The slightly more direct and aggressive tone will be enough to make most people reconsider their actions and leave, or prevent them from trespassing in the first place.
People don’t like to be accused of anything, and certainly don’t like the feeling of being watched, which leads us to our next point.
Use Security Cameras
Studies have shown that pickpockets and thieves are less likely to attempt theft when there are illustrations of a pair of eyes in the area overlooking where they are attempting to work.
This is tied to the simple fact that people don’t like the feeling of being watched, especially when they are doing something they shouldn’t be.
Some countries even use this psychological trick to help discourage and reduce these issues in areas where it’s particularly problematic.
The modern security camera takes this principle and turns it into something even more powerful, as it’s both a huge deterrent and a means to try and catch or prosecute someone who attempts to trespass nonetheless.
Installing a clearly visible camera is a great deterrent as people will immediately feel more nervous about trespassing, but make sure it’s hard to access.
Or use an additional hidden camera in case your visible deterrent is compromised or vandalized.
In the world of porch pirates, in particular, cameras are a must-have and there are many great options out there for home security today.
Limit the Number of Entries and Access Points
Limiting the number of entrances will also deter or discourage trespassing, both on large properties and smaller ones.
Fewer entrances make it harder for trespassers to gain entry and make it harder for them to escape.
Combining this with proper boundaries can be enough to make your property very unwelcome and unappealing to trespassers.
Properties with many entrances and access points, roads, paths, and few boundaries however are a trespasser’s delight and make it easy for them to get in and get out at will.
Use Motion Sensitive Lights
Another great deterrent is motion-sensitive lights and can shock, startle and scare off many trespassers very quickly.
No one likes being watched, and if nocturnal trespassers are a problem for you, motion-sensitive lights will make your home far better protected and immediately make your home a less appealing target for trespassing and other activities.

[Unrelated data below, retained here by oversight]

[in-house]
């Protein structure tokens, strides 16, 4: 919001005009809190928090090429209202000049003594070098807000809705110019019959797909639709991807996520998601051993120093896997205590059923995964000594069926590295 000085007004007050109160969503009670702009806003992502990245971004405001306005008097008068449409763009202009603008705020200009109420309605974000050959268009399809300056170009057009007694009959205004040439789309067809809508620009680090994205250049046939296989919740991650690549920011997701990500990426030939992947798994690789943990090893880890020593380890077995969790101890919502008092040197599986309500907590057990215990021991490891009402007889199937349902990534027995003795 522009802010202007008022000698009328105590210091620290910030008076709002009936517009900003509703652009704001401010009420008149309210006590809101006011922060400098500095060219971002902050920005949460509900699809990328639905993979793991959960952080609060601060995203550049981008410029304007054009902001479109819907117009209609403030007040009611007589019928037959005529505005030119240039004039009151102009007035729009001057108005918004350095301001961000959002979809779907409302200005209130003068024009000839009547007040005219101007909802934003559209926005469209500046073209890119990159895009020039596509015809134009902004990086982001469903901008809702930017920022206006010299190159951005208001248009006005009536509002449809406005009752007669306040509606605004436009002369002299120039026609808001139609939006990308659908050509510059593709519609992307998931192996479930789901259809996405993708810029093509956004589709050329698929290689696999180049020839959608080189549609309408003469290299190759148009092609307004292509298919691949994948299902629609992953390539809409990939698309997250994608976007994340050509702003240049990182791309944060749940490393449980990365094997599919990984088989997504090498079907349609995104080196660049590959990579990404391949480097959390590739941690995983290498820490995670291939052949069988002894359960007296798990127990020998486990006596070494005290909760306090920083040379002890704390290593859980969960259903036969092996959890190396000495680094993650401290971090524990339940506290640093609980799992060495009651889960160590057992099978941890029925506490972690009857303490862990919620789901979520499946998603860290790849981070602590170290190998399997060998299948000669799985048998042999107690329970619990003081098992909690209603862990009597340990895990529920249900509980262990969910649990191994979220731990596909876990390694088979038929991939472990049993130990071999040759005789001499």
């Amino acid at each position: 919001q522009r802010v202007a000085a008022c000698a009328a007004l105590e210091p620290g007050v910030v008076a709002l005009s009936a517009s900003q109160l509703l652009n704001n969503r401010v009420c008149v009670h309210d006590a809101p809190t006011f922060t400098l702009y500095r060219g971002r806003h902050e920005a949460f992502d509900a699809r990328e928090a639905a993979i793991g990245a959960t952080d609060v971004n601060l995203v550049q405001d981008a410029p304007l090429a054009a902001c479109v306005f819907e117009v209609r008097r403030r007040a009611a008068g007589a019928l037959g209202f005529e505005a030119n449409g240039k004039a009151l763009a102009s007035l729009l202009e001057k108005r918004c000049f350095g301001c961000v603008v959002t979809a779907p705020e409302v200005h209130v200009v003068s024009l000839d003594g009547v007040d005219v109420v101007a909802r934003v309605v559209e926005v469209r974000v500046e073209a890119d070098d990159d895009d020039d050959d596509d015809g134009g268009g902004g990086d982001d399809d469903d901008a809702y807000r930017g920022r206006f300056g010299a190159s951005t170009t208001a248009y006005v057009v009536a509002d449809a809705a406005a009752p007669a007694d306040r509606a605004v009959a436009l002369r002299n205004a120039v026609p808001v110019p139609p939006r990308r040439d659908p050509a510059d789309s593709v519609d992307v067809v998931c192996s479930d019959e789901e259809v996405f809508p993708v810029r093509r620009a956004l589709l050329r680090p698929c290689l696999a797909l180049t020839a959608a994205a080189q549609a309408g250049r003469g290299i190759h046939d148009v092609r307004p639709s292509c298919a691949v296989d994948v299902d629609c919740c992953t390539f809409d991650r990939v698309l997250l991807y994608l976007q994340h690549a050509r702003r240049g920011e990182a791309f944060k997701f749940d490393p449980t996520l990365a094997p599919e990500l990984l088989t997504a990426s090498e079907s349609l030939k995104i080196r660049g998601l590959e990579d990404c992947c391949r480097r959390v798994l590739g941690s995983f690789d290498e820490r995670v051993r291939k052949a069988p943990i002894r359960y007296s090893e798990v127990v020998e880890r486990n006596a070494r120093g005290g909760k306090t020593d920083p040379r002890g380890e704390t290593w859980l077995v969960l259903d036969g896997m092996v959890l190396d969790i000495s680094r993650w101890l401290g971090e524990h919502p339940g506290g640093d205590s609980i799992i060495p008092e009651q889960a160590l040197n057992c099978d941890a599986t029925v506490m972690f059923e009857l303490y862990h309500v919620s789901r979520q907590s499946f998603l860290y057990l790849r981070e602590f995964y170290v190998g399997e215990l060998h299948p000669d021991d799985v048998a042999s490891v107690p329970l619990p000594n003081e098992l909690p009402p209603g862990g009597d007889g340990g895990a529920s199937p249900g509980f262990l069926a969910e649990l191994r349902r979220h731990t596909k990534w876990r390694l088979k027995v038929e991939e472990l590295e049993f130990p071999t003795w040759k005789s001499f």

Co-operate With Neighbors
If you’re having consistent issues, it can be a good idea to team up and cooperate with neighbors to help solve the problem.
Combine your resources to help protect each other, whether that’s working on installing better security, maintaining boundaries more effectively, or reporting suspicious activity if a neighbor isn’t home.
If your neighbor IS part of the problem and is actively trespassing, recording them and building a record of their activities and behavior to submit to the police or the courts is your best bet for a long-term solution, as arguing and confrontations often only make things much worse.
Prosecute Anyone Who Trespasses
A final deterrent can be to actually prosecute trespassers, as nothing will show that you’re serious more than getting someone into serious trouble over their behavior.
Generally, this is only best for chronic trespassers who are a serious nuisance or who have damaged property or otherwise behaved criminally.
Ultimately trespassing is a serious offense that causes a great deal of stress and concern for those who deal with it, and it’s not something anyone should have to put up with.
Sometimes the only way to indicate the seriousness of someone’s behavior is to show them the consequences of their actions.